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      Oldflyer


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      Post #72651, posted on 06-10-2019 GMT-5 hours    
      Hi everyone,
      Iím new here, just signed up the other day and wanted to say ďHiĒ and to ask a question. How do you paint the chrome/silver circle at the leading edge of an engine pod? I havenít worked on models for 55+ years and Iím just getting back into it. I use only acrylic paint due to the lack of adequate ventilation although I do have a paint booth setup in the garage. The models Iíve seen on here are fantastic and Iíd like to come close to what you guys have accomplished. Any help would be appreciated.

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      Challenger350Pilot


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      Post #72652, posted on 06-10-2019 GMT-5 hours    
      Hi Oldflyer! Welcome to the forum! And glad you're getting back into modelling. I'm sure you'll find that after some patience and practice, you'll enjoy as much as you ever did before. Happy modelling!

      As to painting the anti ice inlets for your jets...there are probably as many opinions and techniques as there are modelers, so I'll share with you what I usually do, depending on the effect desired. I do not have any experience with the acrylics; what I share is strictly with the enamels. I use Alclad paints for my inlets, and these unique paints require tedious and detailed prep for the application to be shiny. I prepare the inlets by sanding smooth, to an almost shiny finish, then clean the area carefully with mild soap and water or a small dab of rubbing alcohol on a clean lint free cloth. Remember, the surface your painting needs to be as clean as you can make it...lint free, dust free, and scratch free. The shiny stuff, regardless of what you use, will always show any imperfections. After sanding and cleaning, I prime the surface either with a very bright gloss white, such as Tamiya TS-26, or the Alclad glossy black primer. Clean again. Then apply the paint, usually Alclad Airframe Aluminum or Chrome. The Alclad goes on bright and shiny, so there is very little polishing if any required. Depending on the model you are finishing, you may want a dull aluminum inlet, for which I use Alclad Duraluminum. To mask, I always use the Tamiya masking tape that is useful for curves. This comes in very small widths, which you may find easy to apply around the inlet. It stretches and bends, and goes around not-too-sharp curves quite easily and maintains its tack without leaving residue when its peeled off. When masking the entire engine behind the masked inlet, I just use household painters' blue tape or green frog tape...but don't leave it on too long...it definitely leaves a residue. Take a look at the link below at a build I posted here a few months ago; scroll down to take a look at the engine build. Hope this helps!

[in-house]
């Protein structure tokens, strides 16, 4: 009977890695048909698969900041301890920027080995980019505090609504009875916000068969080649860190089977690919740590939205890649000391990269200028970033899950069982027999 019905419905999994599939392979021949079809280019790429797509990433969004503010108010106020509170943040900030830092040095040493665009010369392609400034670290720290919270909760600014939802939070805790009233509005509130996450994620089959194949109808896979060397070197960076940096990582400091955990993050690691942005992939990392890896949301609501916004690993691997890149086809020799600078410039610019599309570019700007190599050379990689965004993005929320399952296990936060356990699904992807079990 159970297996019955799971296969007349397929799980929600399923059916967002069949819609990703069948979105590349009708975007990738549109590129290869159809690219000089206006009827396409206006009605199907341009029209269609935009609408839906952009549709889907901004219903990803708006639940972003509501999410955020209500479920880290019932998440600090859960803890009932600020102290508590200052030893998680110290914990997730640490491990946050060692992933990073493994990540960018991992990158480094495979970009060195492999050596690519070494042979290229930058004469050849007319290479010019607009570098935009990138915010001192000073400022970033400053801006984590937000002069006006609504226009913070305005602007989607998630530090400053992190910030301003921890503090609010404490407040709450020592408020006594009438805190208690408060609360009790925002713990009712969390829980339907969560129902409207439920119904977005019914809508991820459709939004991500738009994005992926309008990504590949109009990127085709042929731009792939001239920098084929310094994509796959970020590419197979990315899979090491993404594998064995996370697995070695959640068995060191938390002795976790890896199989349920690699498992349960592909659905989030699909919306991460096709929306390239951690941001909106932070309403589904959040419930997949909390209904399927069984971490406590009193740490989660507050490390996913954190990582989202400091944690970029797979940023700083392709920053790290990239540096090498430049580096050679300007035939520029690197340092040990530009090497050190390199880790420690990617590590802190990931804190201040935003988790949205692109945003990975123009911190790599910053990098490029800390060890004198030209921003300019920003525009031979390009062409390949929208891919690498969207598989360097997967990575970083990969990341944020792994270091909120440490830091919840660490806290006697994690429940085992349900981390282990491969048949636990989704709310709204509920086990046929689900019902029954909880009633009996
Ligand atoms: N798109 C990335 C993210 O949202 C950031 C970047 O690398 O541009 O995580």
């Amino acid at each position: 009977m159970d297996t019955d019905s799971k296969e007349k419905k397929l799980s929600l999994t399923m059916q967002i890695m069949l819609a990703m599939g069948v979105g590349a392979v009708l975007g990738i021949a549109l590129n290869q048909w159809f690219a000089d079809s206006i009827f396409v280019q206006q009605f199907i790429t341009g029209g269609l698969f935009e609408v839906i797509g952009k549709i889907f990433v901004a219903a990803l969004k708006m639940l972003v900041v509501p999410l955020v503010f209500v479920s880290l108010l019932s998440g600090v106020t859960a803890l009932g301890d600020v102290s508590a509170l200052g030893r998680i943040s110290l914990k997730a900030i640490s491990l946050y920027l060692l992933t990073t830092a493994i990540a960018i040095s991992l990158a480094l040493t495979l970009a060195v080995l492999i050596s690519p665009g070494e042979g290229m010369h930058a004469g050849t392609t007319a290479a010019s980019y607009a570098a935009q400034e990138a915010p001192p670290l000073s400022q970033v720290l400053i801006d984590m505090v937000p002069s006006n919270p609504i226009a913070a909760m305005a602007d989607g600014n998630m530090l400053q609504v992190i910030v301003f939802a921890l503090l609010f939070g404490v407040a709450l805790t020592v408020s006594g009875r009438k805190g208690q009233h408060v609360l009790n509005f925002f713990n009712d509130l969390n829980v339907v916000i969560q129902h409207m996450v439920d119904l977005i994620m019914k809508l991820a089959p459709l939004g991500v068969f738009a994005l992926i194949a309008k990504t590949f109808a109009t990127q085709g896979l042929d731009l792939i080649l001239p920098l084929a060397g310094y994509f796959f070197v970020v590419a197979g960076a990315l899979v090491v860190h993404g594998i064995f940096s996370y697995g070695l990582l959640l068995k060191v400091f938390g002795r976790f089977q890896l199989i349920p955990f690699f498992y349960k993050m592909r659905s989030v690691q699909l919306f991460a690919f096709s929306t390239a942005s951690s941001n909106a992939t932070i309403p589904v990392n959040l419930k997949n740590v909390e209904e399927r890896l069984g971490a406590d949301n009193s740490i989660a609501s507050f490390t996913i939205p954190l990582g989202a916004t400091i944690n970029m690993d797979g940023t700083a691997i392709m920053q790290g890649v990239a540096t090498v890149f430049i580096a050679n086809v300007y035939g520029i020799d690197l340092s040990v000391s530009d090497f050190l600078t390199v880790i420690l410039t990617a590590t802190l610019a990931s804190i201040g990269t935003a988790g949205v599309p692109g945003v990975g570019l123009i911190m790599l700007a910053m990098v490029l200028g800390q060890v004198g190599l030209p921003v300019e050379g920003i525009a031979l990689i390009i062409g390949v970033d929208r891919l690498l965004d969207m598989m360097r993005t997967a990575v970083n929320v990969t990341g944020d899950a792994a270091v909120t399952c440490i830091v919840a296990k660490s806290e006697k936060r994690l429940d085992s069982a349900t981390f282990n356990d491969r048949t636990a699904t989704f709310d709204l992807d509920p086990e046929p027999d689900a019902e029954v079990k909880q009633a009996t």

Enjoy! Looking forward to seeing your work!

      https://www.airlinercafe.com/forums.php?m=posts&p=72084#72084

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      Oldflyer


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      Post #72653, posted on 06-10-2019 GMT-5 hours    
      Thank you Challenger...that is a very detailed description on how to do it. I will try it in acrylic first to see if I can develop the technique and if I do ok, then if I can improve my ventilation, try it the way you do it. BTW...I saw your pictures on another site and thought they were fantastic. I look at your end result as inspiration. Thank you again for taking the time to provide the ďhow-toĒ.

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      Post #72655, posted on 06-10-2019 GMT-5 hours